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image: Genetic Privacy for Suspects?

Genetic Privacy for Suspects?

By | February 12, 2013

In an upcoming hearing, the US Supreme Court will decide on whether police can take DNA samples from suspects who have not been convicted.


image: Solitary Sequencing

Solitary Sequencing

By | December 21, 2012

Decoding the genome of a single cell could reveal previously overlooked levels of genetic variation.


image: 100,000 British Genomes

100,000 British Genomes

By | December 10, 2012

A new initiative lead by the UK’s National Health Service aims to sequence the genomes of as many as 100,000 patients, a project that will cost £100 million.


image: Feds Scrutinize Genomics Merger

Feds Scrutinize Genomics Merger

By | December 6, 2012

A Chinese biotech company is angling to buy California-based Complete Genomics, but federal regulators are expressing security concerns and may scuttle the deal.


image: Top 10 Innovations 2012

Top 10 Innovations 2012

By | December 1, 2012

The Scientist’s 5th installment of its annual competition attracted submissions from across the life science spectrum. Here are the best and brightest products of the year.


image: Opinion: Learning from Transcriptomes

Opinion: Learning from Transcriptomes

By | November 28, 2012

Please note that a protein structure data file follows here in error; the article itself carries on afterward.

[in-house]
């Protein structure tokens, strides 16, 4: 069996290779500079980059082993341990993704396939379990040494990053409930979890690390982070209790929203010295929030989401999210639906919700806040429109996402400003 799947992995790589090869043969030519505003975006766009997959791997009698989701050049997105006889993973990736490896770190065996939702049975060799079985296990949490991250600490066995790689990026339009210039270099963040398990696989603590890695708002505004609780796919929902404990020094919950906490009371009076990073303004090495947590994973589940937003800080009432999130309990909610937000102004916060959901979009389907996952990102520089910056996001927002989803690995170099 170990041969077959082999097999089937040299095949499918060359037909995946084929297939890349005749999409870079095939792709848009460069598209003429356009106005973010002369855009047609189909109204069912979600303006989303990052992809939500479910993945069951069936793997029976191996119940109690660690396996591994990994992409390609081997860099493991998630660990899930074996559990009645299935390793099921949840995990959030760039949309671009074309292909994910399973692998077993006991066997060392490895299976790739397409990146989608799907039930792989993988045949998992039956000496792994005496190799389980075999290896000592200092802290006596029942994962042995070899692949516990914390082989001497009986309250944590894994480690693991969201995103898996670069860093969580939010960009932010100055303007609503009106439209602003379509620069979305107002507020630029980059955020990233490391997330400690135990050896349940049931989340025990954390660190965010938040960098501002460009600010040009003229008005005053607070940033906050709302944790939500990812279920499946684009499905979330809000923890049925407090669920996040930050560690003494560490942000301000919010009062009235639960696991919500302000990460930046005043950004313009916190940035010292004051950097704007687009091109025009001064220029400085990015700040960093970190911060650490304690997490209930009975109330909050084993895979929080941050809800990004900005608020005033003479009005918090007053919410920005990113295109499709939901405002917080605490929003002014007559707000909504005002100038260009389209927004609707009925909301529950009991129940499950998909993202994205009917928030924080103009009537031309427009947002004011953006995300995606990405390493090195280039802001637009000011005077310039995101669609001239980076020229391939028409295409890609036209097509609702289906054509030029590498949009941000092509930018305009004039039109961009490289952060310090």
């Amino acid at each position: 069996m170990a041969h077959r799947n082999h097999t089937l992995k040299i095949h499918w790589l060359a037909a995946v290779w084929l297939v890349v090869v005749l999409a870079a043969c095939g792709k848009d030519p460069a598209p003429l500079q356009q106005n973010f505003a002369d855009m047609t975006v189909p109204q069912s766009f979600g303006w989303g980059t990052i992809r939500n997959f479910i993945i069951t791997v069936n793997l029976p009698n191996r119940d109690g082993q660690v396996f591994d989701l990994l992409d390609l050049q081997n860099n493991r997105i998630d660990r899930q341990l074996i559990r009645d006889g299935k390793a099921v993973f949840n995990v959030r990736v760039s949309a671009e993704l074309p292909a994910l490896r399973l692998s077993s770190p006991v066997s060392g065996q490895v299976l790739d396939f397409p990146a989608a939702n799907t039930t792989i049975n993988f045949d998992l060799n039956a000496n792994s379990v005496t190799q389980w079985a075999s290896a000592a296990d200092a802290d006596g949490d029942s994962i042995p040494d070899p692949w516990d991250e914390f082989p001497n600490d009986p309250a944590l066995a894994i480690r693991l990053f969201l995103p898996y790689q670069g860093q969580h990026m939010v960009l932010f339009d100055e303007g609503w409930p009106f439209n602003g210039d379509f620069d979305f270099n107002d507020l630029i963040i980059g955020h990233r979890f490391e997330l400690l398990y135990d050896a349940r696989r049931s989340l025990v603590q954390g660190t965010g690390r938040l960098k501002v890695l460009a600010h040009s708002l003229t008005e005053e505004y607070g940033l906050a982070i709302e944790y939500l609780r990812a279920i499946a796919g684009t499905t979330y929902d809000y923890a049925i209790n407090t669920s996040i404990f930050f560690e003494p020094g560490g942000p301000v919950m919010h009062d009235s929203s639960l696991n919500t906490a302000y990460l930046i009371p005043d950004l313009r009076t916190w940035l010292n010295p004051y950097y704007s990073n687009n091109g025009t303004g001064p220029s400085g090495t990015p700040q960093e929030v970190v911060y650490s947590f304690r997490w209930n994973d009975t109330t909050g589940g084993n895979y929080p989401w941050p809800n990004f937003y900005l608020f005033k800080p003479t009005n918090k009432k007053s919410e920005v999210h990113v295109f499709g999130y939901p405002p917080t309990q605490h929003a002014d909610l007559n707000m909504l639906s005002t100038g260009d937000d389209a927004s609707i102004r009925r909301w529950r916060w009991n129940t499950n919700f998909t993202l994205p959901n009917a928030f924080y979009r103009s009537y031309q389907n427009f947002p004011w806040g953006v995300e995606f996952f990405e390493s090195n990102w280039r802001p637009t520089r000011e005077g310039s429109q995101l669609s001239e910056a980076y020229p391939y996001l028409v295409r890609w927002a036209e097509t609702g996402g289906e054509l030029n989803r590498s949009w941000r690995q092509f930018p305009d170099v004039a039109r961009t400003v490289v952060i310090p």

In the largest microbial eukaryote genetic sequencing effort ever attempted, researchers are investigating the transcriptomes of 700 marine algae species.

1 Comment

image: Searching for Alien Genomes

Searching for Alien Genomes

By | October 22, 2012

J. Craig Venter plans to develop a machine to find and sequence DNA on Mars, but another genomics mogul, Jonathan Rothberg, may beat him to it.


image: BGI Saves Genomics Technology

BGI Saves Genomics Technology

By | September 26, 2012

A large Chinese sequencing center’s purchase of Complete Genomics, a California-based DNA services company, ensures the valued technology will remain on the market.


image: DNA Data Storage

DNA Data Storage

By | August 16, 2012

Researchers code a book into DNA, demonstrating the possibility of using the biological molecule for long-term data storage.


image: Filling in the Missing Letters

Filling in the Missing Letters

By | July 3, 2012

A new algorithm brings together data from second - and third - generation genome sequencers.

1 Comment


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